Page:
Blog Post

Rice Bowl Recipe (with Mango Salad, Crispy Tofu and Peanut Sauce)

This bright, colourful rice bowl recipe is a taste sensation. Fresh mango, cilantro (or parsley, for you cilantro despisers out there) and red peppers – complemented with a hint of chilli. Rounded off with a delicious peanut sauce, this dish is a match made in heaven.

This rice bowl recipe is made with tofu, marinated and baked until perfectly crisp on the outside and tender inside. It can also be adapted by replacing the tofu with chicken. 

Tofu and peanut butter can be off-putting for some. Tofu can seem intimidating to prepare – it’s not. Some people have health concerns regarding peanut butter. 


It took me a long time and much trial and error before I found a way to prepare tofu that didn’t make me recoil at the texture. I have found that if I prepare my tofu with the following considerations, it will usually turn out crispy and delicious:

Use firm tofu

Soft tofu is great for soups, desserts or smoothies. On the other side of the spectrum extra-firm tofu, although robust enough not to fall apart, does not absorb flavours as well. I find that firm tofu holds its shape and also absorbs marinade well.

Press the water out

Tofu is infused with water. Unless you want to drastically increase your cooking time or have soggy tofu, it is recommended to draw out excess moisture. This is the most effective method for me:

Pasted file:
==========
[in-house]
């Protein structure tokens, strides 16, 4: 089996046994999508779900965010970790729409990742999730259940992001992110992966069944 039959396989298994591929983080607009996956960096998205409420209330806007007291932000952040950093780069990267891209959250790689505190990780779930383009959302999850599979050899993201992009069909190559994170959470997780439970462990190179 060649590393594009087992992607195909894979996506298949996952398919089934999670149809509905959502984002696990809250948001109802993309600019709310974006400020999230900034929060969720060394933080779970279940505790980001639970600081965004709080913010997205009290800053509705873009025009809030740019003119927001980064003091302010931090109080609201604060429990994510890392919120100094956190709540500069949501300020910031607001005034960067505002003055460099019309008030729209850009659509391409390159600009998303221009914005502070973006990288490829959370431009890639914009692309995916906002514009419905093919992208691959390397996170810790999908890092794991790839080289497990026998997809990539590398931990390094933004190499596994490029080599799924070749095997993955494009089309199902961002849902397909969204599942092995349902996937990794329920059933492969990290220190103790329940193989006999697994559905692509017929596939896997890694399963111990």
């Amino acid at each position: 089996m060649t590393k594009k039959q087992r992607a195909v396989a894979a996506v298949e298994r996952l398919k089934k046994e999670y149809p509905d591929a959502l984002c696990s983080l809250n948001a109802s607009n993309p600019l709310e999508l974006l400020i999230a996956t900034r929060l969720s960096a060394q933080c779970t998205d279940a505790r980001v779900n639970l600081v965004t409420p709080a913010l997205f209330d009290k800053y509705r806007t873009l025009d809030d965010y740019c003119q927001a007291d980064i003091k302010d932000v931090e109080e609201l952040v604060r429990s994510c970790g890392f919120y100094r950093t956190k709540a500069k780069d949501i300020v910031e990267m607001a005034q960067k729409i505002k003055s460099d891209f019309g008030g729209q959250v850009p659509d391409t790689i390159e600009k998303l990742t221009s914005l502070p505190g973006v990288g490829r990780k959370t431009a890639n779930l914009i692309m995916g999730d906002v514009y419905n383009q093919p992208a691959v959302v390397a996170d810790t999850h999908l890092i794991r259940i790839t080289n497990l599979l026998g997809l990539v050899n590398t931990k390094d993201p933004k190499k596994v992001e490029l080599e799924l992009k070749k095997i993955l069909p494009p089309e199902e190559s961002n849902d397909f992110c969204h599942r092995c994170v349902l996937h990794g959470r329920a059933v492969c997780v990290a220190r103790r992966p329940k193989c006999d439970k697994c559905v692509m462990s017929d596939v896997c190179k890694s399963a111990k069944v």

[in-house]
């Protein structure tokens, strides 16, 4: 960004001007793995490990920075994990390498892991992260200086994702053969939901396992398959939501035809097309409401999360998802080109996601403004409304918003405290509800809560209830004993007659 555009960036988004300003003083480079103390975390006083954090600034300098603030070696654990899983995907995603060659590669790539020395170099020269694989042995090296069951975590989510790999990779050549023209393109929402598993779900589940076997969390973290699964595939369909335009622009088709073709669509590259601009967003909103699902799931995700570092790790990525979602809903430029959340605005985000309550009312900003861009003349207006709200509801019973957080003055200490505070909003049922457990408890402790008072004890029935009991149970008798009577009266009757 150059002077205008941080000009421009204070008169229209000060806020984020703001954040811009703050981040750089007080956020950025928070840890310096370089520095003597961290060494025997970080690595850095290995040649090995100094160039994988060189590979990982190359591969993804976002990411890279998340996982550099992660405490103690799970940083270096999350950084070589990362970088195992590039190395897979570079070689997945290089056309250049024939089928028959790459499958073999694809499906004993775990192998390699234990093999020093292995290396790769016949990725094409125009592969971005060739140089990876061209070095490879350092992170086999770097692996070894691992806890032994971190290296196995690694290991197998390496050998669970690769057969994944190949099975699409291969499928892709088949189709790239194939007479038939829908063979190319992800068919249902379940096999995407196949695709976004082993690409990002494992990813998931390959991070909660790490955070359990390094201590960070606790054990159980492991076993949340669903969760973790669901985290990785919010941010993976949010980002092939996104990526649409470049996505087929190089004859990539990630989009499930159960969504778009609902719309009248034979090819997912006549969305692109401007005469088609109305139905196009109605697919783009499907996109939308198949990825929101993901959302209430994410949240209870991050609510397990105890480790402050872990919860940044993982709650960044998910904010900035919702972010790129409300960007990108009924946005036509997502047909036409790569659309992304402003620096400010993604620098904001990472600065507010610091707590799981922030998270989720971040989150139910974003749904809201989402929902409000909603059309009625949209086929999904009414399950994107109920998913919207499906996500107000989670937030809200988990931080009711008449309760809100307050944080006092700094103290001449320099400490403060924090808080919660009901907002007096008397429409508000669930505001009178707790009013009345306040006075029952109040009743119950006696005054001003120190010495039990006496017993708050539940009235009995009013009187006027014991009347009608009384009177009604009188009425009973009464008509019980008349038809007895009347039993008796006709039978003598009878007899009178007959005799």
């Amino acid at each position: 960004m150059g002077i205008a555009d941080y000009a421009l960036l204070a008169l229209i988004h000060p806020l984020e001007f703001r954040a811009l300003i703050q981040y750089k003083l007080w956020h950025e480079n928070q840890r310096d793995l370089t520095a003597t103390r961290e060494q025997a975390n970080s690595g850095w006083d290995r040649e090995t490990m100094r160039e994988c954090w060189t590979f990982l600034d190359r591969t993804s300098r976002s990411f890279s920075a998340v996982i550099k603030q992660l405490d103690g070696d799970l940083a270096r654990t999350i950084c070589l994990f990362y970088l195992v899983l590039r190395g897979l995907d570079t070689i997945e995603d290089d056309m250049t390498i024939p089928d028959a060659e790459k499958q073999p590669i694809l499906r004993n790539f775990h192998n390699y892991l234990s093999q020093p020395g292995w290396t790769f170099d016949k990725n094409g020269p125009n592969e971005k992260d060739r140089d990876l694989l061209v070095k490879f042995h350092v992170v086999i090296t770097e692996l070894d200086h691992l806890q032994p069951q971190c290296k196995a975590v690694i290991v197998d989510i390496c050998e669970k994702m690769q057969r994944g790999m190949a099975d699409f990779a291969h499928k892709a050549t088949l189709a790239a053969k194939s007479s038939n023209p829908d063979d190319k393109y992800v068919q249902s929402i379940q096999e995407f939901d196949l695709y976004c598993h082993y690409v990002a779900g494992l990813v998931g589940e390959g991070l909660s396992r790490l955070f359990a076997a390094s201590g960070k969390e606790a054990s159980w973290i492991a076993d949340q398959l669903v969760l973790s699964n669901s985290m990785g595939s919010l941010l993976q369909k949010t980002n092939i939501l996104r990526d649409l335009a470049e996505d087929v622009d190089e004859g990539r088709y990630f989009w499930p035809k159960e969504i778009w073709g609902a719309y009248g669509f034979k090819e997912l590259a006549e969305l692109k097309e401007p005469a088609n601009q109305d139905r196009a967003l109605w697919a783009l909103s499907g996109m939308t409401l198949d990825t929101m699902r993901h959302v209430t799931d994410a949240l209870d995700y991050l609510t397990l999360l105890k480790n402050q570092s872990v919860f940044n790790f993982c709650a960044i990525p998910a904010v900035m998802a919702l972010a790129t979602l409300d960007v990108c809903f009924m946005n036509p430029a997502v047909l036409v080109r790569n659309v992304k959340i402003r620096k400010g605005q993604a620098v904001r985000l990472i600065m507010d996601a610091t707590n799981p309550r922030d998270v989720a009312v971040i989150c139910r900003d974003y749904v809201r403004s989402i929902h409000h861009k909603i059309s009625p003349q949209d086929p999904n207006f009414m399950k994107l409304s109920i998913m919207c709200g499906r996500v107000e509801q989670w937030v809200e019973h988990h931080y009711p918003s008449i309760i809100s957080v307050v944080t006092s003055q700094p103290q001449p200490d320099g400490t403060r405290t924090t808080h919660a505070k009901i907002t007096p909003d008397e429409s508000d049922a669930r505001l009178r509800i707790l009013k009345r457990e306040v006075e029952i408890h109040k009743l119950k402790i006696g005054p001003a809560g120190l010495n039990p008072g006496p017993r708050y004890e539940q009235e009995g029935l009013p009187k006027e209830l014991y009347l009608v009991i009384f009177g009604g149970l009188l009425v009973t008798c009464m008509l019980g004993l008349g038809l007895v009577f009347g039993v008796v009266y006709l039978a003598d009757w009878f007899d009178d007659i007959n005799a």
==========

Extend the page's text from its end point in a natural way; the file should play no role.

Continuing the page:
• slice open the package and drain
  • remove the tofu block and cut into 3 equally thick slices, parallel to the main surface area
  • place these slabs onto a folded kitchen towel on a chopping board 
  • place another folded kitchen towel on top and another chopping board on top of this, so that you have a dish towel-tofu sandwich, with chopping board “bread”
  • on top of this, place something heavy so that you are literally pressing out any moisture. I like to use my food processor base
  • let the pressure squeeze out the moisture for 15 minutes or longer
Tofu in marinade

Always buy organic, non-GMO tofu

Tofu is made from soy (or soya), one of the most genetically modified crops in the world. In fact, in the United States 94% of soybean crops are genetically modified (up from 17% in the early ‘90s).

This is predominantly due to the versatility of soybeans, from cheap-to-produce oil for cooking to biodiesel fuel. The leftover meal, and arguably the main reason so much is grown, is used for animal feed. 


Be it because of allergies or just plain old aversion to the taste, peanut butter can put people off a dish. Don’t despair, you can easily replace the peanut butter in this sauce with almond butter or your favourite Asian sauce.

Should we eat peanut butter? Is it not unhealthy?

Peanut butter is rich in vitamins and minerals. It’s a good protein source, low in carbs and high in good fats. This also makes it high in calories, so no more than now-and-again, if you enjoy dipping into the peanut butter jar.

When buying peanut butter, make sure that it contains only peanuts. Many brands add sugar and salt to their product and this is not only unhealthy, but unnecessary as pure peanut butter tastes just as delicious on its own.

Peanut sauce

Rice Bowl Recipe with Mango Salad, Crispy Tofu and Peanut Sauce